The municipality of Borlänge have developed a food distribution model where food procurement and food transportation have been separated. The model has been in place for 10 years and it is now a good example of best-practice.
Background & Objectives
Over ten years ago, three municipalities in the Swedish Dalarna Region (Gagnef, Säter and Borlänge) decided to change the system of food distribution to schools, kindergartens and adult social care centres, with the aim to separate the transport provider from the supplier of the goods and to develop a distribution system with less negative environmental impacts and increased security as a consequence.
Instead of having numerous trucks stopping at schools and kindergartners several times a day for food deliveries, the new system has been planned to collect food by all suppliers in one distribution centre, and then redeliver.
All distributors leave their food in the centre in Borlänge. From there the food is re-packed and transported to the different locations according to a fixed schedule.Truck driver’s have keys to the storage/freezers in the different units and leave the food directly there with no other personnel assistance needed. The deliveries take place during the night and very early in the morning. This is more convenient for people working in the kitchens as the food has already been delivered when they arrive at work. By doing this, also levels of noise near schools have significantly decreased, road safety has greatly improved, and food is at immediate disposal of kitchen staff when they start to work (thus letting them to plan daily cooking-activities in the most efficient way).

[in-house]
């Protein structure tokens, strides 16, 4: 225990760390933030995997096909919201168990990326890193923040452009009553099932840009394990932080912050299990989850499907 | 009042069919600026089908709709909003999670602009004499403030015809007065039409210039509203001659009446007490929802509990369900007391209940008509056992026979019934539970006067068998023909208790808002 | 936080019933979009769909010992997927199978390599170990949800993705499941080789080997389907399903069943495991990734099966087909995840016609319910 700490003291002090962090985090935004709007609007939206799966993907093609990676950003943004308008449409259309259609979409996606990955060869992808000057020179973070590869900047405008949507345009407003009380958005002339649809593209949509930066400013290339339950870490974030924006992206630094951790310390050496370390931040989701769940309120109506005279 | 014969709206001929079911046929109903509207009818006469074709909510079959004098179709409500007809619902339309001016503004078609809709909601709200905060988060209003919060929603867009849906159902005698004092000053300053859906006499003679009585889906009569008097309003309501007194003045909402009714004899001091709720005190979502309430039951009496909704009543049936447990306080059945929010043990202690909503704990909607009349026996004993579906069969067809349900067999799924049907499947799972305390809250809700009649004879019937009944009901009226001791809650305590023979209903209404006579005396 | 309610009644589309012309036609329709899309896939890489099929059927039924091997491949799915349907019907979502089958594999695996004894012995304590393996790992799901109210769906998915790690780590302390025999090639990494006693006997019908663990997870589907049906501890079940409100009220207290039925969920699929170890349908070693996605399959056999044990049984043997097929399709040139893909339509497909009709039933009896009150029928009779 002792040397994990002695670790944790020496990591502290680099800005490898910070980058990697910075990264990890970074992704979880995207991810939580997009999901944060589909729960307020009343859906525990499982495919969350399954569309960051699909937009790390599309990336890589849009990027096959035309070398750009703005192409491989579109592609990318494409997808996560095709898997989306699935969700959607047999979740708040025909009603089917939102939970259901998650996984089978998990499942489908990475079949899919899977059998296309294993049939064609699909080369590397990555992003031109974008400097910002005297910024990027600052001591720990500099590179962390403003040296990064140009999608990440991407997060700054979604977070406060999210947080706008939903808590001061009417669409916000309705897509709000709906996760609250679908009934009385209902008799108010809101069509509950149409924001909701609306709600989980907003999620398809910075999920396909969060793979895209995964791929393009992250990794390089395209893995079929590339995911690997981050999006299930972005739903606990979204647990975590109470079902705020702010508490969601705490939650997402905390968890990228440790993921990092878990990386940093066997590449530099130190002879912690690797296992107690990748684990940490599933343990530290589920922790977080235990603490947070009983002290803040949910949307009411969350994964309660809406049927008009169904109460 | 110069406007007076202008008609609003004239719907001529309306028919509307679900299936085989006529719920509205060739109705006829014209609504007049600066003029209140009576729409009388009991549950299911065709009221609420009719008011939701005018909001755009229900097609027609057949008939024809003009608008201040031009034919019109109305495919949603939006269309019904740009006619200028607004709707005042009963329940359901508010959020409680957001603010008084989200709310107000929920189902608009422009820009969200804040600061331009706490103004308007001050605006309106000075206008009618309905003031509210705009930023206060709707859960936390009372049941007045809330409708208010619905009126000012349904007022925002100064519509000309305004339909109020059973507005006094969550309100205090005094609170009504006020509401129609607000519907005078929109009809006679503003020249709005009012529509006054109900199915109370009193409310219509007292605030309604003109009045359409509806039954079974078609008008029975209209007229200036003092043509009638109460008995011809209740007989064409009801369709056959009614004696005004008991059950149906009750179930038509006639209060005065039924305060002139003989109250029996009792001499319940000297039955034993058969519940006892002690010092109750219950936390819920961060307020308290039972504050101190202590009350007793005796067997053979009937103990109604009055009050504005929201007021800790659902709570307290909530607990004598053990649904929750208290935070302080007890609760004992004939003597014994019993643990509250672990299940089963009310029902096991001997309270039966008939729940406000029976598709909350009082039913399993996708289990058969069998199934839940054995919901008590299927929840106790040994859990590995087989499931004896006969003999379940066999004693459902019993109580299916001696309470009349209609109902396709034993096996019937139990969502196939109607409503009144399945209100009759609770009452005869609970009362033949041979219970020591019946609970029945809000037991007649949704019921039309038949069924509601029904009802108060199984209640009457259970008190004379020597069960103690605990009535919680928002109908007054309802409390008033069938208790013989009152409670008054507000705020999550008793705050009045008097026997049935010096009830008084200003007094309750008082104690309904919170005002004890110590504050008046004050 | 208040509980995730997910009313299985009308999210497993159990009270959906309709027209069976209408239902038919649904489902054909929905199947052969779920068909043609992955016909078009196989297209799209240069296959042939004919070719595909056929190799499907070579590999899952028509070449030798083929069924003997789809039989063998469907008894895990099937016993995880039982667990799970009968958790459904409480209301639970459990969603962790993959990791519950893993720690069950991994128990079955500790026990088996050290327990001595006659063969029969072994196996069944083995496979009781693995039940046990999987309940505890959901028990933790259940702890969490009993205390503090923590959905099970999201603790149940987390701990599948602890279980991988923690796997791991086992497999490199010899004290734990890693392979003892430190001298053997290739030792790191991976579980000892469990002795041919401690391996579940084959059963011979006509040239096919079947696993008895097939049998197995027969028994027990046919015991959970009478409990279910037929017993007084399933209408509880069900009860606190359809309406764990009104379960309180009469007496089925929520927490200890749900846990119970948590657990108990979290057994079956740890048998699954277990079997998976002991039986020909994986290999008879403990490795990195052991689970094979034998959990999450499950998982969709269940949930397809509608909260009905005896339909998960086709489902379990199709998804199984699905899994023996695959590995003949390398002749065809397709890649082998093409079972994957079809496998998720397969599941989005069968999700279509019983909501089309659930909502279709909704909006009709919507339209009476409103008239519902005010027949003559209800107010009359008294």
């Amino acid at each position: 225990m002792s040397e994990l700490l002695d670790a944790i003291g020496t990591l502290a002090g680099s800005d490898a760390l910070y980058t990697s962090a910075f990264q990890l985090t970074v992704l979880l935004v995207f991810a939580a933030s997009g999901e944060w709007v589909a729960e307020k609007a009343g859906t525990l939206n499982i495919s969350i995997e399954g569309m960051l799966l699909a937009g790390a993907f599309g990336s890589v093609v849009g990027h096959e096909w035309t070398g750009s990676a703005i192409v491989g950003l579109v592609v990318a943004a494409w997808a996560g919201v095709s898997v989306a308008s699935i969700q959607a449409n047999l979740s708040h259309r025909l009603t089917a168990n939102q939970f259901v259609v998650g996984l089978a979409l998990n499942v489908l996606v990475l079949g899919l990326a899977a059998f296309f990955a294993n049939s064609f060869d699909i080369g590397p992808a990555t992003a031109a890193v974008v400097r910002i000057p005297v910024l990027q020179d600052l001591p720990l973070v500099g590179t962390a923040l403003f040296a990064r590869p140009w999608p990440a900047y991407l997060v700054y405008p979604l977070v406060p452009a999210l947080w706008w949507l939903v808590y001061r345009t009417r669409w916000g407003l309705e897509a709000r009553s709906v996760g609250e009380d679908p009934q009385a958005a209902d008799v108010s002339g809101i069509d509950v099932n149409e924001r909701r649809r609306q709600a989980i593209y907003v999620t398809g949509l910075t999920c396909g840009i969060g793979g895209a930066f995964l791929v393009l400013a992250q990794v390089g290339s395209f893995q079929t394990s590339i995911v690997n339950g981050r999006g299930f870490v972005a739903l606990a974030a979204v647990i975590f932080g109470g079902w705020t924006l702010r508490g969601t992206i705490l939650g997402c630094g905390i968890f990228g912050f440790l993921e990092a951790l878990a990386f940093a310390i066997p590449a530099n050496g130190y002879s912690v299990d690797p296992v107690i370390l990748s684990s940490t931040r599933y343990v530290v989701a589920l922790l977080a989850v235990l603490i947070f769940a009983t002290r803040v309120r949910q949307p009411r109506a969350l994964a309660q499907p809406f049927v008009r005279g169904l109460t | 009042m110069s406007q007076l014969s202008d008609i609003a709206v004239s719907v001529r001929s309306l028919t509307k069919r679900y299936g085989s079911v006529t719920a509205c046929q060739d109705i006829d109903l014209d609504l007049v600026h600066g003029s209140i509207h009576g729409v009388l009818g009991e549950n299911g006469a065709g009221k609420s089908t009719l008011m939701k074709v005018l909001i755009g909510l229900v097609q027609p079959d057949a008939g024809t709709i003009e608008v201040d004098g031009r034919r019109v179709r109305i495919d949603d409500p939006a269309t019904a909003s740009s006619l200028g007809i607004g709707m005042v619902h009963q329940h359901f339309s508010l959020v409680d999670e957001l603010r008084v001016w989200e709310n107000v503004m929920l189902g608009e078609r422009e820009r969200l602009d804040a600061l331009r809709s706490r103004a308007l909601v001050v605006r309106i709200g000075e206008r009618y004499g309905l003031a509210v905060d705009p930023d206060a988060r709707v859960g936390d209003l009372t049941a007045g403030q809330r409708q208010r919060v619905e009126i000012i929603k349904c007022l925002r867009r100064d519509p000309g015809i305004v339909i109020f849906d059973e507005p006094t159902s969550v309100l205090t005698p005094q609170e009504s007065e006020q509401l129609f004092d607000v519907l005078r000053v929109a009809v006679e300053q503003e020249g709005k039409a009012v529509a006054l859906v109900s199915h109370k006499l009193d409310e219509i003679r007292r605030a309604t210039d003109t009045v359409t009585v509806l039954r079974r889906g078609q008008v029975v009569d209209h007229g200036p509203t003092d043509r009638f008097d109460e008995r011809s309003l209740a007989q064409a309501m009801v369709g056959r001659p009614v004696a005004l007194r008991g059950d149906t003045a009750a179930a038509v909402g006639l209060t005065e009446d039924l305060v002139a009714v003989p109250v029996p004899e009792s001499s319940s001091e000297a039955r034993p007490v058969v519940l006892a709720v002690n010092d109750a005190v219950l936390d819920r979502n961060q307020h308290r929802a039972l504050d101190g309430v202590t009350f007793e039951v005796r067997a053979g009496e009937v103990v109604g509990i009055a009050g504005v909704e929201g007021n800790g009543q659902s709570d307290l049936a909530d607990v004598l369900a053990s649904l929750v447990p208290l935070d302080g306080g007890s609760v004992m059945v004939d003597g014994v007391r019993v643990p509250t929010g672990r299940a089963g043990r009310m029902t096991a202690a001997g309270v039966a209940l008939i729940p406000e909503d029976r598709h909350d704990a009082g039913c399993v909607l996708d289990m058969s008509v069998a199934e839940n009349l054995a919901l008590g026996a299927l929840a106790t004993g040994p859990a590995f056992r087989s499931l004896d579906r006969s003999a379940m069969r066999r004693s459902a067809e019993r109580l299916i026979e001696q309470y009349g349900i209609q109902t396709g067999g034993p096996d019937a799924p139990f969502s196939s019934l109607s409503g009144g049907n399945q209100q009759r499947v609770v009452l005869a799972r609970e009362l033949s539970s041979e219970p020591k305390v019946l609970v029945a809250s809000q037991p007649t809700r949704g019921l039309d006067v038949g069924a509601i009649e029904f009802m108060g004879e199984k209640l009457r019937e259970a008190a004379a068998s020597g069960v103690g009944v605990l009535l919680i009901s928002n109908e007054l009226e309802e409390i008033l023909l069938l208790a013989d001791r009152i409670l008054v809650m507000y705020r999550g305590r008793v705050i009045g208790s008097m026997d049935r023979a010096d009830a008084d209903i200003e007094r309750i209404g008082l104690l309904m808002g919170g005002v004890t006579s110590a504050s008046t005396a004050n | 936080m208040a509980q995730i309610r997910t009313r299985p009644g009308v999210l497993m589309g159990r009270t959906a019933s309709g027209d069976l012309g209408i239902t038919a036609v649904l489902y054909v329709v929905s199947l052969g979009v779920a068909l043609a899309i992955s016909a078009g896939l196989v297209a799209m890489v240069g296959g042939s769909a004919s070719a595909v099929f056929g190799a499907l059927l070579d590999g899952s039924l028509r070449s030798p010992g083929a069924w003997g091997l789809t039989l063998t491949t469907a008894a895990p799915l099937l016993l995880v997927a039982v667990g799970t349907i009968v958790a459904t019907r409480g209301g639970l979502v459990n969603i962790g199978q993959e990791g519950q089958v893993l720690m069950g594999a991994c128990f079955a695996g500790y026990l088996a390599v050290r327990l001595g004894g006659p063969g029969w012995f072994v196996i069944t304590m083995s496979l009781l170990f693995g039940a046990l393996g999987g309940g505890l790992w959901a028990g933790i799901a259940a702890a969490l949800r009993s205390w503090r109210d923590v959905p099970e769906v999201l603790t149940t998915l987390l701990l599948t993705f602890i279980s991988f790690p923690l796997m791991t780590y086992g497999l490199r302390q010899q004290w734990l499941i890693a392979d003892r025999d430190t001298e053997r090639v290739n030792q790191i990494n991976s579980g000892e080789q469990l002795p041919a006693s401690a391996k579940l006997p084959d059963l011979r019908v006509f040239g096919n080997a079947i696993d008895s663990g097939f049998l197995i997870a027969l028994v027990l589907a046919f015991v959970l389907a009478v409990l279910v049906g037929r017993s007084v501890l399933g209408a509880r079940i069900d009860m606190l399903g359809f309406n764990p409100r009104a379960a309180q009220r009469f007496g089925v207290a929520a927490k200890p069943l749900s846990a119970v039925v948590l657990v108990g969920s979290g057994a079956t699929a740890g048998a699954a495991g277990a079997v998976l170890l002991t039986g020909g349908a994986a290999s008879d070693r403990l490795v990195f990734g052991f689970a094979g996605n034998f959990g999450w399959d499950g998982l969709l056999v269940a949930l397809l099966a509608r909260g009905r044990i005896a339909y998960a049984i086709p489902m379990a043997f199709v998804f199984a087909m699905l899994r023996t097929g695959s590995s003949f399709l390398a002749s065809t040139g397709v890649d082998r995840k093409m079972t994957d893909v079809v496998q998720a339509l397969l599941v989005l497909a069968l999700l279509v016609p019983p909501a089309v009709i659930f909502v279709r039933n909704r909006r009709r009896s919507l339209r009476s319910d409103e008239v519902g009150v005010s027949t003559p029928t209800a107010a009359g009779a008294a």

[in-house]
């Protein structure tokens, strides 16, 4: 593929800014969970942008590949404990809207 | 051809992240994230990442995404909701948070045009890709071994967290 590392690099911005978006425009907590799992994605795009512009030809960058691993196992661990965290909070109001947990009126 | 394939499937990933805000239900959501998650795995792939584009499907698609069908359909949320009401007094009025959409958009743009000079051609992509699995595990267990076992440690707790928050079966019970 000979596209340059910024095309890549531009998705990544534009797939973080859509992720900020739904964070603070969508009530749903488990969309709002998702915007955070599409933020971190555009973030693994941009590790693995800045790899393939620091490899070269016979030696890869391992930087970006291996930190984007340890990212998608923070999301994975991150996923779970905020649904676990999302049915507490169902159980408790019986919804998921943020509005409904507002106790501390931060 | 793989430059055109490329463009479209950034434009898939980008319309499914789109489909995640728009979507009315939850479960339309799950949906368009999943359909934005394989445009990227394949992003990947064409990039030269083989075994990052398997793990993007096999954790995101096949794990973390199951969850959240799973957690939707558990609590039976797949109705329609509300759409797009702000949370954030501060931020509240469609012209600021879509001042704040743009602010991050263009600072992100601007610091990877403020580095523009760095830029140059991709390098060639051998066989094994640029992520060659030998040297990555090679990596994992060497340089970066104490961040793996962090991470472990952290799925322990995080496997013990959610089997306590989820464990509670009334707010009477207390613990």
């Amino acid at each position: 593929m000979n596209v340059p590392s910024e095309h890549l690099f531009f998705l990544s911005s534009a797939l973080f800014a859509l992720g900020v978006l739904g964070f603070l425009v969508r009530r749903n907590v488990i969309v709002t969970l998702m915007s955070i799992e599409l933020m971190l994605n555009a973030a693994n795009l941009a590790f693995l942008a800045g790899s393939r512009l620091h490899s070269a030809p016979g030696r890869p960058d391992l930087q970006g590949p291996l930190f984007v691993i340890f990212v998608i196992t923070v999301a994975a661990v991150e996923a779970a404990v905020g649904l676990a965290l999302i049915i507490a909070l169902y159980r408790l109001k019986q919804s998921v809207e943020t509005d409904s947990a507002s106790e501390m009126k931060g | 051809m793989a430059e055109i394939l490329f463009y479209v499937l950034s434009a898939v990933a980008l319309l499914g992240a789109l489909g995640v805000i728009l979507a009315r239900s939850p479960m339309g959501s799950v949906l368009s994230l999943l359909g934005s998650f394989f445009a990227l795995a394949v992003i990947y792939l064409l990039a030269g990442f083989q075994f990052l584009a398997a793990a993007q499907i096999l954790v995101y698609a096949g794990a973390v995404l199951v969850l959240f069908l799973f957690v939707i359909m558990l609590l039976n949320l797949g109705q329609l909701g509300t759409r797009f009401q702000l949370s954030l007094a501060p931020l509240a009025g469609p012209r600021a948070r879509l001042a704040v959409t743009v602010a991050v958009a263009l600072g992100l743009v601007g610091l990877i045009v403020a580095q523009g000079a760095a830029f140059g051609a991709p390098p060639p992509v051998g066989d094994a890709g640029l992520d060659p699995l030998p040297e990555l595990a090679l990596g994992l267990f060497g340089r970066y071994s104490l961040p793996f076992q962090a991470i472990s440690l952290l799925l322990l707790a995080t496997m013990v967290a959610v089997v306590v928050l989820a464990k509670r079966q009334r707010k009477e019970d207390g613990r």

Every week, 50 tonnes of food is delivered, 62% of this via the Borlänge depot. Every four years the municipality and the distribution centre sign an agreement for public procurement, and so municipalities have the chance to set ‘new’ requirements both for vehicles (environmental standards, fuel consumption, type of tires) and for environmental standards.>For example, in the latest procurement round, it was required that distributors would reduce their CO2 emissions by 5% during the agreement period.
As economic figures of the before situation are not available, a strict evaluation is not possible in terms of the economic impacts of the scheme, although, a general improvement in terms of efficiency has been achieved. The number of truck stops for deliveries has reduced by 50 to 75%, mileage has decreased and food prices have become lower. The Swedish University of Agricultural Sciences (SLU) has studied the model and found that transport reduced by 63 %, and estimated this equates to a general saving of 200,000€.
The split between procurement and transport has allowed small local food producers to access the market which was previously ‘closed’. Earlier, some food suppliers were dominating the market, as, in most cases, local producers didn’t have the possibility to deliver their goods on their own (because of scarce economic resources). Now 20% of all food supplies come from small regional producers, which means a reduced impact on the wider environment as more local food suppliers decreases the overall movement of food supplies from around the world.
Lessons learnt concern the importance of working with the model continuously, as non-stop efforts are essential to involve and attract small suppliers. The success of the initiative is mainly due to an innovative idea and the courage of staff and politicians in implementing a new sustainable model for urban food distribution. The distribution network has doubled in its dimension in the last years (3 to 6 municipalities) and the model of Borlänge is ready to be transferred to other cities. At the moment the model is in operation in 10 Swedish municipalities, and a further 30 more have begun their own studies to test the feasibility of a similar model in their cities.